Atmosphere And Weather

Debunking Common Myths about Lightning

Cameron Scott's image for:
"Debunking Common Myths about Lightning"
Image by: 

Lightning doesn't strike twice? Really? Just ask the guy who's been hit by lightning seven times! Knowing the truth about this and other common lightning myths can save your life!

Myth: Lightning never strikes twice in the same place
Fact: Lightning often strikes more than once

High places are struck by lightning dozens of times a year. Environment Canada says that Canada's CN Tower gets hit by lightning 75 times a year, but that number's got to be rising. It's not at all unusual to see the CN Tower struck by lightning ten or more times in a single major storm. Of course, it's designed to handle it, but it does make for awesome pictures!

It's not just really high places that can be struck repeatedly. Some trees get struck by lightning again and again. It's really not a good idea to stand under a tree for protection during a lightning storm.

Even people can be struck by lightning more than once. Park ranger Ken Campbell, who became known as the Human Lightning Rod, is listed in the Guinness Book of World Records as having been struck by lightning seven times. He says he was struck eight times, but that one's undocumented.

Myth: If there aren't clouds overhead, you can't be hit by lightning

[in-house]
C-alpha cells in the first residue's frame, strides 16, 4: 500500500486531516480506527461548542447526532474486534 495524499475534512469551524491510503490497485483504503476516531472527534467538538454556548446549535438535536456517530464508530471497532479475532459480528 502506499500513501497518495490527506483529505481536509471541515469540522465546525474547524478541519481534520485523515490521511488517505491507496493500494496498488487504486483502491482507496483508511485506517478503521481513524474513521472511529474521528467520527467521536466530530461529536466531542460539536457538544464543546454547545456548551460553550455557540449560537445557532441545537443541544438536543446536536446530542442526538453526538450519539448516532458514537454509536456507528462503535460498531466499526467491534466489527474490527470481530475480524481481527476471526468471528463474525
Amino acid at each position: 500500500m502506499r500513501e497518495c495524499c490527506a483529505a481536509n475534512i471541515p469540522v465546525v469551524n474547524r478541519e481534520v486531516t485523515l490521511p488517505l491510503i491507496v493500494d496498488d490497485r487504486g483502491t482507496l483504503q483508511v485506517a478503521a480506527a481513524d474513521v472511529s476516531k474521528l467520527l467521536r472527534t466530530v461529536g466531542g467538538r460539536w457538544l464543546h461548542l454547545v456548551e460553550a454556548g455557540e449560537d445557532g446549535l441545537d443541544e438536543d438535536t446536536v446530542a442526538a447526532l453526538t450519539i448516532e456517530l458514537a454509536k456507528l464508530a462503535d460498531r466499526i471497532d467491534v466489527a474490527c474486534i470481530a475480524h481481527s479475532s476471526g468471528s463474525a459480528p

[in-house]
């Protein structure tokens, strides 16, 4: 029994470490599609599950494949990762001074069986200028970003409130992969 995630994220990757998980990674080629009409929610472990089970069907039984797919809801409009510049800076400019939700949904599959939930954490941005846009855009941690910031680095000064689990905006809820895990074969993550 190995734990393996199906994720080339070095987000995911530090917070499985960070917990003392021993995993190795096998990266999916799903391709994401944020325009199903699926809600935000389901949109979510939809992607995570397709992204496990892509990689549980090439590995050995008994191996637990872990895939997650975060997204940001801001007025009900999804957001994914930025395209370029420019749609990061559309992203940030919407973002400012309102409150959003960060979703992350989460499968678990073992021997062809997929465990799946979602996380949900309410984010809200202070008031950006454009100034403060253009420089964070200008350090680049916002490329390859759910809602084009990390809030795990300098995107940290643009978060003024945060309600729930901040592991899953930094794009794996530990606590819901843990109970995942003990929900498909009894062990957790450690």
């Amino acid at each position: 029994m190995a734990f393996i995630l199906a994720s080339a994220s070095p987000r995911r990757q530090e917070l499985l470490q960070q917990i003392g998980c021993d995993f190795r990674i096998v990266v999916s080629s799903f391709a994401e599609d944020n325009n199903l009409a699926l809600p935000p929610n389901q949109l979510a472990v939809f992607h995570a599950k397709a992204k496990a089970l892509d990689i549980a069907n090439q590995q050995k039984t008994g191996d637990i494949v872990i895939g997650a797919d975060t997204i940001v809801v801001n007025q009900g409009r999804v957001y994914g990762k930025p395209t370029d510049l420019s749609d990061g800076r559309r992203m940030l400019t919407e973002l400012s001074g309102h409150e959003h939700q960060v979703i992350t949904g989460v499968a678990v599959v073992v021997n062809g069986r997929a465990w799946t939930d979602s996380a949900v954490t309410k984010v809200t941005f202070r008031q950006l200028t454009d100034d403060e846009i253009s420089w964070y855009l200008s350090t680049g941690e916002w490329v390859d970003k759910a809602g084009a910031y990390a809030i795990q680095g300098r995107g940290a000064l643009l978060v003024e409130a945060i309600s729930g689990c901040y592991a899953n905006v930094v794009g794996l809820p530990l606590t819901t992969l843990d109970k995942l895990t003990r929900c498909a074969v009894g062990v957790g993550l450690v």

Fact: Lightning can strike miles away from the main storm

It's called a bolt from the  blue. It's positively-charged lightning because it's from a different part of the cloud, so it's more dangerous than regular lightning. They're five times as powerful as negative lightning, and the bolt lasts ten times longer. It can strike up to 40 kilometers away from the storm!

This kind of lightning comes from the anvil part of a major thundercloud, high up in the stratosphere. The anvil gets swept ahead or behind the storm by the stratospheric winds. Sometimes you can see it from a distance, but if you're directly underneath it, that part of the cloud's too thin and too high up to see even when it's overtop of you.

A lot of regular lightning also strikes a few miles ahead or behind the main part of the storm. As many as two-thirds of all lightning victims get struck this way. It's not because there's more lightning there than usual. It's because people thought they were still safe. Maybe some of them tried to get in that last round of golf when there was thunder in the air but the main storm wasn't there yet. Enclosed cars are reasonably safe. Golf carts aren't!

If you hear thunder, the chance of lightning's already here. Get indoors!

Myth: Someone who's been struck by lightning carries a charge
Fact: The charge is gone instantly and they're perfectly safe to touch

After the lightning strikes, the charge doesn't hang around. It goes straight into the ground. So it's perfectly safe to help someone who's been hit by lightning as soon as you can get there. Don't hesitate. They're going to need your help asap!

More about this author: Cameron Scott

From Around the Web

  • InfoBoxCallToAction ActionArrow
  • InfoBoxCallToAction ActionArrow
  • InfoBoxCallToAction ActionArrow
  • InfoBoxCallToAction ActionArrow
  • InfoBoxCallToAction ActionArrow,354926
  • InfoBoxCallToAction ActionArrow
  • InfoBoxCallToAction ActionArrow
  • InfoBoxCallToAction ActionArrow